Skip to main content

Transforming the understanding
and treatment of mental illnesses.

Celebrating 75 Years! Learn More >>

NIMH-UCL Graduate Neuroscience Program

Alexander Gourine & Jeffrey Smith Collaboration

Title: How astrocytes shape the activity of vital neuronal circuits?

UCL supervisor: Alexander Gourine, Ph.D., Neuroscience, Physiology and Pharmacology 
NIH supervisor: Jeffery C. Smith, Ph.D. , Cellular and Systems Neurobiology Section, NINDS


Astrocytes are the most abundant type of brain glial cells. Rapidly accumulating evidence indicates that their role in the brain is by no means limited to just providing structural and metabolic support to neurons as was thought previously. Astrocytes are closely associated with cerebral blood vessels – all penetrating and intracerebral arterioles and capillaries are enwrapped by astrocytic endfeet. There is strong evidence that by regulating cerebrovascular tone astrocytes control local blood supply to support metabolic demands of brain areas with increased activity. A single astrocyte may enwrap several neuronal somata and make contacts with tens of thousands of individual synapses potentially regulating synaptic strength and information processing. However, direct evidence demonstrating the active role of astrocytes in shaping activities of neuronal networks is still missing.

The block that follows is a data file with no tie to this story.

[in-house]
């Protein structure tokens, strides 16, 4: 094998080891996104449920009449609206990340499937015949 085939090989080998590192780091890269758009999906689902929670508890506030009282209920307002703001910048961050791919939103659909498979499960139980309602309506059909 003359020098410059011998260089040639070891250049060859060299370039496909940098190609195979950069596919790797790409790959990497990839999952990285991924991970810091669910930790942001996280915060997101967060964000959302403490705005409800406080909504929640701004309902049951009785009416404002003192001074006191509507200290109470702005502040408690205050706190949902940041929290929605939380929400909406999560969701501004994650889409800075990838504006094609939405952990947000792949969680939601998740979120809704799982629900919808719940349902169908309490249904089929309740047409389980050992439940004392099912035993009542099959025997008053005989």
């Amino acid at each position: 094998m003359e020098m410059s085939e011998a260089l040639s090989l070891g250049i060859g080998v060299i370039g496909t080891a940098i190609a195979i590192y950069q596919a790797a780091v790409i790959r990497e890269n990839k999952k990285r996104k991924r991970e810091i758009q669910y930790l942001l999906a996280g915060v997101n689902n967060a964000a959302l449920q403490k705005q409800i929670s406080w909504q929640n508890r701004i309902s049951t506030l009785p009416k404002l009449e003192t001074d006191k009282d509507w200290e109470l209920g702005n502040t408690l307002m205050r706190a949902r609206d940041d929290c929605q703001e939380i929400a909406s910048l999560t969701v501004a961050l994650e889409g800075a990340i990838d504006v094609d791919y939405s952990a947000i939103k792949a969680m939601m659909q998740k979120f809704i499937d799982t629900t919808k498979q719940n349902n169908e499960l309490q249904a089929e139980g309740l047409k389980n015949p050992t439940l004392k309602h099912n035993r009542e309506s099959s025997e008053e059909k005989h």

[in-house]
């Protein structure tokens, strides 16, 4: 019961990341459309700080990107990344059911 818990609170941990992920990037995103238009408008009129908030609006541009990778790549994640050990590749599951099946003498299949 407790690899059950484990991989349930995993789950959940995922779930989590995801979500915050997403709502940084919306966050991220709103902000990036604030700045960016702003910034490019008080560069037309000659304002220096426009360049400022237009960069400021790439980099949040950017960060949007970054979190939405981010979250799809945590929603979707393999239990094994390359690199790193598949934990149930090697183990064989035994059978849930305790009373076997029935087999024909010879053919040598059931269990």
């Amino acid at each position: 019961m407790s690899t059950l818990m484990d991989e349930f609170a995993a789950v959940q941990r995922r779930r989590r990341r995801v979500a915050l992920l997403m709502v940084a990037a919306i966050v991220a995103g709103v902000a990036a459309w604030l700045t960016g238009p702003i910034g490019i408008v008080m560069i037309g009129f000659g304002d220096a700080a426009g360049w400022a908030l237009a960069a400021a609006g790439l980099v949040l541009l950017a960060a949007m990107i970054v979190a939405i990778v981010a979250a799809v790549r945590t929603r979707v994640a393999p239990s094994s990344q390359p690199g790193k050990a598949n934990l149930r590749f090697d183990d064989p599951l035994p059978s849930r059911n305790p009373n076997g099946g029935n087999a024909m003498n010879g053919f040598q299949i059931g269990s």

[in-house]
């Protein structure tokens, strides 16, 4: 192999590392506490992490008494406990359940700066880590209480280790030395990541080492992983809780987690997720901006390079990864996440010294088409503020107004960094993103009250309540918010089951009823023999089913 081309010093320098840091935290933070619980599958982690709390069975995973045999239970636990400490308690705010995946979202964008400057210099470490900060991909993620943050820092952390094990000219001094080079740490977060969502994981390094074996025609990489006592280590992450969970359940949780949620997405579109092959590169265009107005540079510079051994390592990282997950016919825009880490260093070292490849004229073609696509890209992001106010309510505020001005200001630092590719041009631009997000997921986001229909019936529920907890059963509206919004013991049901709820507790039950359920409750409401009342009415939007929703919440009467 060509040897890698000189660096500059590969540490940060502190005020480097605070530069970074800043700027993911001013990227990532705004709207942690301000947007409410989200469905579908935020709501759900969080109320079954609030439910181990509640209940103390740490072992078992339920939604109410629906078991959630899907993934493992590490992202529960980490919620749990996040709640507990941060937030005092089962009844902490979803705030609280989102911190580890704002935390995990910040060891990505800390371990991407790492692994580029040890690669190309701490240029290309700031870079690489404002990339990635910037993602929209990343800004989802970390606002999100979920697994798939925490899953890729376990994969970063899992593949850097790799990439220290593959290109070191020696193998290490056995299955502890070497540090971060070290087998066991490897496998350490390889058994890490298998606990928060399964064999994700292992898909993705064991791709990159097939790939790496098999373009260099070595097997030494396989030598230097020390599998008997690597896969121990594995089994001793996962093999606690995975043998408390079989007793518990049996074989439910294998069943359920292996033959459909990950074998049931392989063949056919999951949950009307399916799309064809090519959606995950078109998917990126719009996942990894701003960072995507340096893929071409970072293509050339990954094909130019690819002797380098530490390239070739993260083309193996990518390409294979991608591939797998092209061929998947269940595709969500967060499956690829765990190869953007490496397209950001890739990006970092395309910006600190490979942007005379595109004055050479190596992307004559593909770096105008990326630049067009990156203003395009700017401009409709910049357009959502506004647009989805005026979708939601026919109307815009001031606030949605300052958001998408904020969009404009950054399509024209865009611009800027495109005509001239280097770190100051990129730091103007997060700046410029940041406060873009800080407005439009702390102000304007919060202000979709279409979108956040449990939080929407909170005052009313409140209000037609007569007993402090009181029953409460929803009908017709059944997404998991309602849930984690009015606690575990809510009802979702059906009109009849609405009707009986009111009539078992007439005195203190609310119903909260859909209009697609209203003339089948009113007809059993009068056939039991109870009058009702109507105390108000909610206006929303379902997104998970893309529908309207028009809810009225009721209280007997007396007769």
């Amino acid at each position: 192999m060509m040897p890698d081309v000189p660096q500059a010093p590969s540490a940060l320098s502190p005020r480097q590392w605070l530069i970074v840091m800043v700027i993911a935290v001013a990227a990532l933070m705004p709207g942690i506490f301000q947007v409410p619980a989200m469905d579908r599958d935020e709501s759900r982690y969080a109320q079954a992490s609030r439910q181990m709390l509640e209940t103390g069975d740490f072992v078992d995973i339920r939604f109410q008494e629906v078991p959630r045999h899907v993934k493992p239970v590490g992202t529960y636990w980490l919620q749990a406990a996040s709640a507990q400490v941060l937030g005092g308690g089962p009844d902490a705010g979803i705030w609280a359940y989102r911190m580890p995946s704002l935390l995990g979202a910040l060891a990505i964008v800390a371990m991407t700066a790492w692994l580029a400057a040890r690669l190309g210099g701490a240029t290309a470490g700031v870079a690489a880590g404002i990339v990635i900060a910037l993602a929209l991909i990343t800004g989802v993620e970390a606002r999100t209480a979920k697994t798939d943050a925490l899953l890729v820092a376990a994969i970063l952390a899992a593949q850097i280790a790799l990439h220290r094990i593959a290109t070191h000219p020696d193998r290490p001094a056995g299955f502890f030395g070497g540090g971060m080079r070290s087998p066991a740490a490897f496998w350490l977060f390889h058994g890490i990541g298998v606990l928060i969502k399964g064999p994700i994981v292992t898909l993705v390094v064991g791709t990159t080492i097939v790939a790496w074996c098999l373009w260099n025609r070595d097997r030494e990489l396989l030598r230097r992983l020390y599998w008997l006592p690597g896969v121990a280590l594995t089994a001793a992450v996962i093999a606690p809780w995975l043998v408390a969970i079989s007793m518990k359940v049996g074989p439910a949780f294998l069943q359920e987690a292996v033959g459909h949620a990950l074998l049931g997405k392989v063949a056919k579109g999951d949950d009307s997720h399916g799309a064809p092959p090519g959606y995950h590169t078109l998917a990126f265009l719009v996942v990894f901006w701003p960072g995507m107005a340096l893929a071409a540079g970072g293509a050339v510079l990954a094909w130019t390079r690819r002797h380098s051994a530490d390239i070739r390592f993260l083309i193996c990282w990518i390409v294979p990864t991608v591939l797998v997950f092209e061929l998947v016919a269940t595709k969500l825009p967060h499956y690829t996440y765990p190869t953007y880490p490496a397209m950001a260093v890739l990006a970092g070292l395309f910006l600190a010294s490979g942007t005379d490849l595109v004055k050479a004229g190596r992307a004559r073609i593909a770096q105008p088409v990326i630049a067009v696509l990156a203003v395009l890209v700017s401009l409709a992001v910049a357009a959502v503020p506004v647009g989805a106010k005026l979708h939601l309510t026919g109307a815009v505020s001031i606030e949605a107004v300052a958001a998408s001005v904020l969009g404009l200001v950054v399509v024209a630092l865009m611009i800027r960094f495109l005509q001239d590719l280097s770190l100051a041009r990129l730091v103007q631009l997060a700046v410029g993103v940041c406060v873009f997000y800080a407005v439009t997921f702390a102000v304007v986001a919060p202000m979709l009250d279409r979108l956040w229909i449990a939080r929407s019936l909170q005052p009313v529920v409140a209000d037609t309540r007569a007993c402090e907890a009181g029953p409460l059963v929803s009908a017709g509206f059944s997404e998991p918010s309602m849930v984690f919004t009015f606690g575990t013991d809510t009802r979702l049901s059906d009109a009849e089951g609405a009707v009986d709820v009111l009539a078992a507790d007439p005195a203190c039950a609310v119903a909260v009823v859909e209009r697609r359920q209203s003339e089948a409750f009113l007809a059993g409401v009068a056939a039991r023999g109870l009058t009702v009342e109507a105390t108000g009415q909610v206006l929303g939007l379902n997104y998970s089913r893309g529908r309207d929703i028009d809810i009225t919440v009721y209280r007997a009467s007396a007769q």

We will isolate and study brainstem respiratory circuits using in vitro and in situ models. Respiratory networks even in dramatically reduced preparations (such as brainstem slices in vitro) generate identifiable motor (respiratory) output while also allowing experimental control of the brain microenvironment and therefore are by far better in comparison to other experimental models of CNS neural circuits. We shall use state of the art imaging and optogenetic tools to study the importance and functional significance of the glial microenvironment in shaping the normal activity of CNS respiratory circuits. We aim to identify fundamental mechanisms of how neural circuits embedded into astrocytic networks interact and are controlled in relation to each other to generate instant changes in motor control to support prevailing behavioral demands.

Contact details:
Alexander Gourine, Ph.D. -
Jeffery C. Smith, Ph.D. -